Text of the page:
When introducing a discussion on the nature of consciousness, philosophers typically begin with this sort of comment: “As I sit at my desk, I am aware of the sound of voices chatting cheerfully across the room. It is like the babbling of the ocean on a peaceful summer day. Also, I become aware that I am aware of that sound. This is a common enough event—it is usually called self-consciousness, or reflexive awareness, or something similar.”

This all seems innocuous enough. Not the kind of point which, by itself, would seem to start an argument. I suppose they are (unconsciously?) following the precedent set by Descartes in his Meditations. And yet it is viciously misleading. Despite the excellent and important work that has been done in developing and exploring the mind-only doctrine, we still carry along some old assumptions about what consciousness is and how it works which could not possibly be true. One of these is the assumption that the human person, or even the human brain, is the basic unit or locus of consciousness. This gives rise to a number of problems from the standpoint of technical academic philosophy. But it is also the foundation of what I think gives people such a hard time even considering idealism* as a real possibility. My guess is, when people reject idealism out of hand, it has to do with the feeling that consciousness is essentially something individual humans have or do. This is almost a grammatical or linguistic point: what we should be saying is that consciousness is something we participate in or share.

If you want a clearer and more typical example of what consciousness is, pick one of these: sharing a joke with friends; playing music together; locking gazes however briefly with an attractive stranger; playing chess or team sports; even watching a movie or play in a theatre, surrounded by strangers. If you like evolutionary modes of thinking, treat consciousness (especially higher-order consciousness) as a way of coordinating purposes or intentions across organisms. Is there such a thing as truly private, isolated awareness? Possibly, in defective or pathological cases. But even as I write this, sitting alone at my desk (overhearing those cheerful human voices), I am in implicit conversation with a community of scholars who share with me a set of ideas, interpretations, and values. You and I share a thought-sphere which is not localized in space or time. Hello, my friends. Nice to be here with you.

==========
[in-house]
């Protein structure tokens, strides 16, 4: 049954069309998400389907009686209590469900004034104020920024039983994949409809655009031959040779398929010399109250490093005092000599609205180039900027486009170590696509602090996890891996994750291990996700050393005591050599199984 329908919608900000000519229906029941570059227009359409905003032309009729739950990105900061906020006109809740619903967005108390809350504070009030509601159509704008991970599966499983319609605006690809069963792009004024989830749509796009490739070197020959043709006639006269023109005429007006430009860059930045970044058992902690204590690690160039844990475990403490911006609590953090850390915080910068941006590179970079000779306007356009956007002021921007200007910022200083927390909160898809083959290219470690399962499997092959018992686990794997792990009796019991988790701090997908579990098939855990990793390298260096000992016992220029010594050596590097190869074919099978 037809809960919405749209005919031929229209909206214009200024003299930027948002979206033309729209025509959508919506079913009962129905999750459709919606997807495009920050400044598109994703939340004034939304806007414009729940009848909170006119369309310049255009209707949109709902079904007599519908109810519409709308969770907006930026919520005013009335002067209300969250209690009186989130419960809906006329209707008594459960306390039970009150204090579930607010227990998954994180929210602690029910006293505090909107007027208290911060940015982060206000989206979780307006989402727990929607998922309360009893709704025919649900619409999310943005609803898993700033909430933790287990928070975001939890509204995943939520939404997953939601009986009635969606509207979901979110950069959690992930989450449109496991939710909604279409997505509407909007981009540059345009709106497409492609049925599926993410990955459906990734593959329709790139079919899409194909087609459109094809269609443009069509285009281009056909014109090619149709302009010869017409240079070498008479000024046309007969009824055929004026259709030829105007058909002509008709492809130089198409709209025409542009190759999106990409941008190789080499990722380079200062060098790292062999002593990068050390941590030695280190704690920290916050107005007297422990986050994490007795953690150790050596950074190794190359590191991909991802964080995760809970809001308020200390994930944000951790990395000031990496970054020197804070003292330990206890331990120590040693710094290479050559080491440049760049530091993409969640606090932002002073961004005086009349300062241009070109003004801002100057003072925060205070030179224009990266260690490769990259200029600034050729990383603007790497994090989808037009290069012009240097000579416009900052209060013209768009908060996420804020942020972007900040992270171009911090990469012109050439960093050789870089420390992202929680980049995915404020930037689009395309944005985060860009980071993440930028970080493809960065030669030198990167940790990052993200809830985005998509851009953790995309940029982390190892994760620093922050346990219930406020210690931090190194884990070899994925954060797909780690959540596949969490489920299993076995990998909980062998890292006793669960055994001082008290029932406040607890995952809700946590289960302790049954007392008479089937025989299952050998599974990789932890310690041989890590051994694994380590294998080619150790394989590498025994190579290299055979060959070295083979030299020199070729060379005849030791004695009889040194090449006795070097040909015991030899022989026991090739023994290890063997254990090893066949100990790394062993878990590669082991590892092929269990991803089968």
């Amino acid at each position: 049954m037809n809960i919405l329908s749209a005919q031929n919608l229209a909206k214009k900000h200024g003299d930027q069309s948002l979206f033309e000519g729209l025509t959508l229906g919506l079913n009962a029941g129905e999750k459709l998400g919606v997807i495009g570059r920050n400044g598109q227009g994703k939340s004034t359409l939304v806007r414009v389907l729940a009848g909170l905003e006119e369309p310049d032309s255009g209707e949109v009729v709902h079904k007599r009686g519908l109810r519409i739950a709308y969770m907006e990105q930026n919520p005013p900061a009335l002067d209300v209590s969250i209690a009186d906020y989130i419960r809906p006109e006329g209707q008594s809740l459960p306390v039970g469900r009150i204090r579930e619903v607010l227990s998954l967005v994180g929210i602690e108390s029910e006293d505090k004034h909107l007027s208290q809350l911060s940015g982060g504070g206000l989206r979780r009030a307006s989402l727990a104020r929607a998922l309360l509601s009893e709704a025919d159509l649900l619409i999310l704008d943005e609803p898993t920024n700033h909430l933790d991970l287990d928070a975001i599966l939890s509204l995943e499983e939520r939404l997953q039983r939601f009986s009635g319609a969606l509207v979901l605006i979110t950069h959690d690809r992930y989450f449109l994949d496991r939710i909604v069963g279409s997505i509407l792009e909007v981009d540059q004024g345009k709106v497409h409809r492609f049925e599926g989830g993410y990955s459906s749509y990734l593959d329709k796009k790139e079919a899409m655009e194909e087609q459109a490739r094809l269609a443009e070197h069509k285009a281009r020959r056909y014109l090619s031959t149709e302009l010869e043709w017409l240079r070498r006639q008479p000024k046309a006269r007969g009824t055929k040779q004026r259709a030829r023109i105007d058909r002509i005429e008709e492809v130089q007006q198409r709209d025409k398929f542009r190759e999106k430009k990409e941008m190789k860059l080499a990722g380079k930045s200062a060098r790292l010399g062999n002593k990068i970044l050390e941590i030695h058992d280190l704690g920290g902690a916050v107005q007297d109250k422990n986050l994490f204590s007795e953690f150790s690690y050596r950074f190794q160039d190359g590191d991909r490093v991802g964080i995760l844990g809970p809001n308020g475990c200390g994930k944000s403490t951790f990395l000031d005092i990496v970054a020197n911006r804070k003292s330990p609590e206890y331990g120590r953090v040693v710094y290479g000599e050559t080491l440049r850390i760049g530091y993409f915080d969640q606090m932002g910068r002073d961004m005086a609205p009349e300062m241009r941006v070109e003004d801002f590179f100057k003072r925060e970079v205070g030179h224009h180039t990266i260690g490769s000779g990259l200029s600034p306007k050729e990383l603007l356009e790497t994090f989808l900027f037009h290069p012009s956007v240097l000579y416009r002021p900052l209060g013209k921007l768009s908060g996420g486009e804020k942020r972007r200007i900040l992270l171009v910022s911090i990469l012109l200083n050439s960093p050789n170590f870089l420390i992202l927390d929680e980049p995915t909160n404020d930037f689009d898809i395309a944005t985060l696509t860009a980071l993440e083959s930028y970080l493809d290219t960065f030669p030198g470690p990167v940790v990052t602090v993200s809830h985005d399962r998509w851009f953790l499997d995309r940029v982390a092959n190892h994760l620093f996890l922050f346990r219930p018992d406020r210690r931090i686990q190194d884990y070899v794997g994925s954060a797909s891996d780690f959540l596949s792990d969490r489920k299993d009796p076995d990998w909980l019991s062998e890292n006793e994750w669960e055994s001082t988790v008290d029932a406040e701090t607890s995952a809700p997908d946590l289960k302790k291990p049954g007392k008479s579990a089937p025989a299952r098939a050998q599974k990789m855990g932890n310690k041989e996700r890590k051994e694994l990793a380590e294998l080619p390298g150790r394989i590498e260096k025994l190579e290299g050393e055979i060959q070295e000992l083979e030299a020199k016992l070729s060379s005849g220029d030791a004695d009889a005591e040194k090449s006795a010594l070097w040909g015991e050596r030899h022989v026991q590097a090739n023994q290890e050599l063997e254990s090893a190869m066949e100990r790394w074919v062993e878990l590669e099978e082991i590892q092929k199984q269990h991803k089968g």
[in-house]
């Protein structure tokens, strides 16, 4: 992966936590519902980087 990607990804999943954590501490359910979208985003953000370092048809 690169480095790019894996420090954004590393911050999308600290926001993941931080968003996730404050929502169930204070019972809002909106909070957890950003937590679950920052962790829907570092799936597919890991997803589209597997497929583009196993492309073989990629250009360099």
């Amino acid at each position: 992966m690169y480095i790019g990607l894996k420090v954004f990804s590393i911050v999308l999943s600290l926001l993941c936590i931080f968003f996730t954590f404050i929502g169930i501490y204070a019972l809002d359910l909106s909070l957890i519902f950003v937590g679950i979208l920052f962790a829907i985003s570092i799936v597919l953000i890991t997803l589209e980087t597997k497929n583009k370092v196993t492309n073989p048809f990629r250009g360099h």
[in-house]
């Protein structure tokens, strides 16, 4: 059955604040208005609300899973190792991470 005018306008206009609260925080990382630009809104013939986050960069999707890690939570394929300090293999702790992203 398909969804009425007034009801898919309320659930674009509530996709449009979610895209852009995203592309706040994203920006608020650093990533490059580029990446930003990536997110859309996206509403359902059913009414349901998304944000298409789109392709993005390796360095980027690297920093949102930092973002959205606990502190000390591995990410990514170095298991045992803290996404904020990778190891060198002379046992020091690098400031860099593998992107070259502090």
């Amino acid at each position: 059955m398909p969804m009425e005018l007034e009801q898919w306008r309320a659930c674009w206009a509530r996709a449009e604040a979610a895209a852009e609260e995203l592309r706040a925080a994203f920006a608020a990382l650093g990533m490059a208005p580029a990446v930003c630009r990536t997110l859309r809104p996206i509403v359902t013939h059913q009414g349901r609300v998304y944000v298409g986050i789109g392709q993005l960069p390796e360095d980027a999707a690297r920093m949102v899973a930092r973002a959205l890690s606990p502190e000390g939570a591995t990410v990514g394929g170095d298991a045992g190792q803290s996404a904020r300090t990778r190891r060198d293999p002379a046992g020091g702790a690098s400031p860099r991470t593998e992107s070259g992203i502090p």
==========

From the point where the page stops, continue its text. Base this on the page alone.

In order to get behind this illusion of isolated consciousness, I would like to discuss an alternate form of analysis based on the Buddhist text tradition called Abhidharma. Now, anyone interested in the philosophy of idealism should be at least familiar with the availability of resources in Buddhist philosophy. Buddhists were, so to speak, first on the scene with respect to the relevant insights. And they have developed over the course of millennia some powerful tools and strategies around the analysis of mind, language, truth, and metaphysics. In the last generation, there has been a powerful resurgence of interest in these approaches among Western-trained analytic philosophers. Here, I want to focus on just one: the idea that the whole world can be described in terms of individual ‘units’ of consciousness, called dharmas.

What are the dharmas? They are sort of the phenomenological equivalent of the periodic table of elements. The idea is that any manifestation of consciousness can be understood as some combination of discrete, indivisible mental factors. And since the whole world is understood to be consciousness only, the discrete modes of consciousness are also—modes of being. Like the atomic elements of physics, these mental factors can be organized into functional groups for heuristic and pedagogical purposes. Over the centuries, a number of lists of the Dharmas have been compiled, usually comprising around 50 to 100 mental factors. Generally, the strategy is to come up with the smallest list possible that accounts for all aspects of consciousness, including the various forms of higher-order, reflective consciousness and meta-cognition. Thus, the basic units of consciousness are these mental factors, not persons. From the Buddhist standpoint, the subjective self is not an ultimate or really existing ‘thing.’ It is simply, if you like, a localized cluster of momentary factors. The factors are enough to explain why we experience ourselves as selves, discrete and enduring in time, even though being a self is more akin to a wave or eddy in the ocean of consciousness.